Fednav will start using BallastAce in the Great Lakes at the opening of the St. Lawrence Seaway in 2016.
With the assistance of Fednav, the BallastAce system (which is already USCG AMS approved) will continue the necessary testing for full U.S .Coast Guard type approval for fresh, brackish, and salt water at the GSI facility in Superior, WI, and at MERC in Baltimore, MD. During the first six months of 2016, the system installed on the Federal Biscay will be be used for the shipboard testing element of the type approval requirements.
Fednav expects that the IMO Ballast Water Management Convention, to which Canada is a signatory, will most likely enter into force in 2016, the year the U.S. Coast Guard and EPA require the installation of systems on ships trading in US waters.
Owned by French energy utility Energie and operated by Gazocean, the ship will be fitted with an OceanSaver Mk II BWT system with a treatment capacity of 2 x 3,000 cu. m per hour. OceanSaver will deliver the equipment in 2016.
“We see the contract award as an acknowledgment of our experience with retrofits to LNG carriers, and look forward to delivering this project at the highest industry standards,” says Alan Linderoth, Vice President Sales & Marketing at OceanSaver.
OceanSaver’s Mark II ballast water treatment system delivers high performance filtration in combination with disinfection through patented electrodialysis and has a flexible system installation.
“Our streamlined retrofit concept for efficient system installation receives positive feedback from customers. The Mark II system has a small footprint through its modular nature, which makes it perfect for retrofit,” says OceanSaver Sales Manager Benjamin Pettersson.
OceanSaver’s Mark II system is fully compliant with key regulations, standards and certificates, including IMO and US Coast Guard AMS.
Blank Rome says that vessel owners and operators may realize a cost savings by a delayed compliance date, which would allow time for the approval of U.S. Coast Guard type-approved ballast water treatment systems before other systems are installed.
The firm says that owners and/or operators should therefore review the compliance dates for their vessels and consider applying for an extension if they will face a hardship coming into compliance with the Coast Guard’s Ballast Water Management rule in light of the fact that there are no type-approved systems as yet or any practical alternatives.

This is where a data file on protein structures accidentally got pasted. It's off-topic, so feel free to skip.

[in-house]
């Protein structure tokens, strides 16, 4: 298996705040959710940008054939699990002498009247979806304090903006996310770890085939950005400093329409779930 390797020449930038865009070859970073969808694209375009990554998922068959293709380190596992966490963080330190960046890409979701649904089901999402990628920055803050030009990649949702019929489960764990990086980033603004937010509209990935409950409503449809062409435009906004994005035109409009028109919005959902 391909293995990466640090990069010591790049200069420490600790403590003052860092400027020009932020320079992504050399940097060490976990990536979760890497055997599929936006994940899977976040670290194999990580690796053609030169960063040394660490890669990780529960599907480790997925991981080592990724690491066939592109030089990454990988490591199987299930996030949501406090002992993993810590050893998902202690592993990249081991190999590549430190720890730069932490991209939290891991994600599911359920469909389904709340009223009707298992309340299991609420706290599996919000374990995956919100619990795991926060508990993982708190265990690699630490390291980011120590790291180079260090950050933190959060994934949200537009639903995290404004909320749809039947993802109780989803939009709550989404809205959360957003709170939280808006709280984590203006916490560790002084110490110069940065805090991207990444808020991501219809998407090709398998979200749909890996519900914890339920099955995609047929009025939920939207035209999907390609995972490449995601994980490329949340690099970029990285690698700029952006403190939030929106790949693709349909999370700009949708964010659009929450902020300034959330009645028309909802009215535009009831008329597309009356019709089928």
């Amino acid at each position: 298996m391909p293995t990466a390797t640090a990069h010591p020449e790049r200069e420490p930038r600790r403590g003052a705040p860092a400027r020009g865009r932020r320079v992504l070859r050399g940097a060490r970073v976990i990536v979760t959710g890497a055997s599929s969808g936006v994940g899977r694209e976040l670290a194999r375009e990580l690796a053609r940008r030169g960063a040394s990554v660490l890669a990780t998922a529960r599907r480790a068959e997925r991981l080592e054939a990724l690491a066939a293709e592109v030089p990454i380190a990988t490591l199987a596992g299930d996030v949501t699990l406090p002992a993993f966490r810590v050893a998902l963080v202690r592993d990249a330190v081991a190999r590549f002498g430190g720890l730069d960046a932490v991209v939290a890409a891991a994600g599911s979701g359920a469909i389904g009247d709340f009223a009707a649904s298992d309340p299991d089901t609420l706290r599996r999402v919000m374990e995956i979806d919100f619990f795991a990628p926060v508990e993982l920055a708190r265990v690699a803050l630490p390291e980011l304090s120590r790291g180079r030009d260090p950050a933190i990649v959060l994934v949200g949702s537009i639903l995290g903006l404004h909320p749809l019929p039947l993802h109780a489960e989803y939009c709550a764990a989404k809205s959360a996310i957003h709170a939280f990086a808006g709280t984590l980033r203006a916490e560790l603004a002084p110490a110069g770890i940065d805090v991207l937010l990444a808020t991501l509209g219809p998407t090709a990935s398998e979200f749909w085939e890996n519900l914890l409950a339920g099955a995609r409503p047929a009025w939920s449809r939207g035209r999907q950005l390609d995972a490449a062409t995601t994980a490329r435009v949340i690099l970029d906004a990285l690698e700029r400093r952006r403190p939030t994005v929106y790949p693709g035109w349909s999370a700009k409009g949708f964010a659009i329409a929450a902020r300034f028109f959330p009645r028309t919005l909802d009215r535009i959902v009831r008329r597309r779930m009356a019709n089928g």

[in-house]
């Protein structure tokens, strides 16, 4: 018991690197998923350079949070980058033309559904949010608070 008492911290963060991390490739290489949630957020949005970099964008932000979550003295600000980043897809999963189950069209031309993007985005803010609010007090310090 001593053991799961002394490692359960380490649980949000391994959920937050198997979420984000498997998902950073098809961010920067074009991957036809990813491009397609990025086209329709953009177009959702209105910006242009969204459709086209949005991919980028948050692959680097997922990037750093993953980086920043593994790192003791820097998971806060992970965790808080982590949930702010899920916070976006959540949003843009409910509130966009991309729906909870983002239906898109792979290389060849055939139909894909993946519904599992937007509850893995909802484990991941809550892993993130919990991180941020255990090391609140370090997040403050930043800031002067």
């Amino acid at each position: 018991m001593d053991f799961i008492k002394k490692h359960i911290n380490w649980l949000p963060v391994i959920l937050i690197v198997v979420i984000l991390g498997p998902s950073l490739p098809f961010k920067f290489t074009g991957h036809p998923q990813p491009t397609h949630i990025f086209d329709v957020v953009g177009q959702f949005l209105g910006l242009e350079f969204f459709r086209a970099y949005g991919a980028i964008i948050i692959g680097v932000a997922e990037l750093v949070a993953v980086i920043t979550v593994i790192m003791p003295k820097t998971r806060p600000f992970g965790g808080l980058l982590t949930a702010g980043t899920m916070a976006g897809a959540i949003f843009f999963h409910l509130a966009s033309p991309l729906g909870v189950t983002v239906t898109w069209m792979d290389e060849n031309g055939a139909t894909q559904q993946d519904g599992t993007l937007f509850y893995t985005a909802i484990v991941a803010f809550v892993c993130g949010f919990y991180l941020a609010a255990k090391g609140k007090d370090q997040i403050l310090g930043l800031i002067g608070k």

Issued September 10, 2015, revised Policy Letter 13-01 gives updated guidance to vessel owners and operators on BWM methods and streamlines the application process for vessel owners and operators to obtain extended compliance dates for implementing BWM methods, principally the installation of treatment systems.
Notable updates, says Blank Rome, include removing the five-year limit on cumulative extensions, clarifying “batch” and supplemental applications, deleting the requirement to submit vessel Ballast Water Management Plans with extension requests, and allowing extensions to vessels that choose to install Alternate Management Systems (AMS) accepted by the Coast Guard.
The Coast Guard has also provided template application forms and recommendations regarding applying for extensions.
Read the full Blank Rome Action Item HERE
Download the policy letter HERE
APRIL 15, 2015 — Montreal, Quebec, headquartered Fednav Limited has ordered 12 BallastAce ballast water treatment systems (BWTS) for 12 lakers it currently has under construction at Japan’s Oshima Shipbuilding. The order
FEBRUARY 18, 2015 — The innovative ballast water treatment system developed by Danish company Bawat A/S has now received U.S, Coast Guard Alternate Management System (AMS) acceptance. Regardless of the status of
NOVEMBER 12, 2014 — The U.S. Coast Guard (USCG) has granted Alternate Management System (AMS) acceptance to Wärtsilä’s Aquarius EC Ballast Water Management System (BWMS). This allows all U.S. and foreign flag
OCTOBER 15, 2014 — A breakthrough ballast water treatment system developed by Danish company Bawat A/S is soon to enter the market. It has successfully completed all IMO-mandated tests, as verified by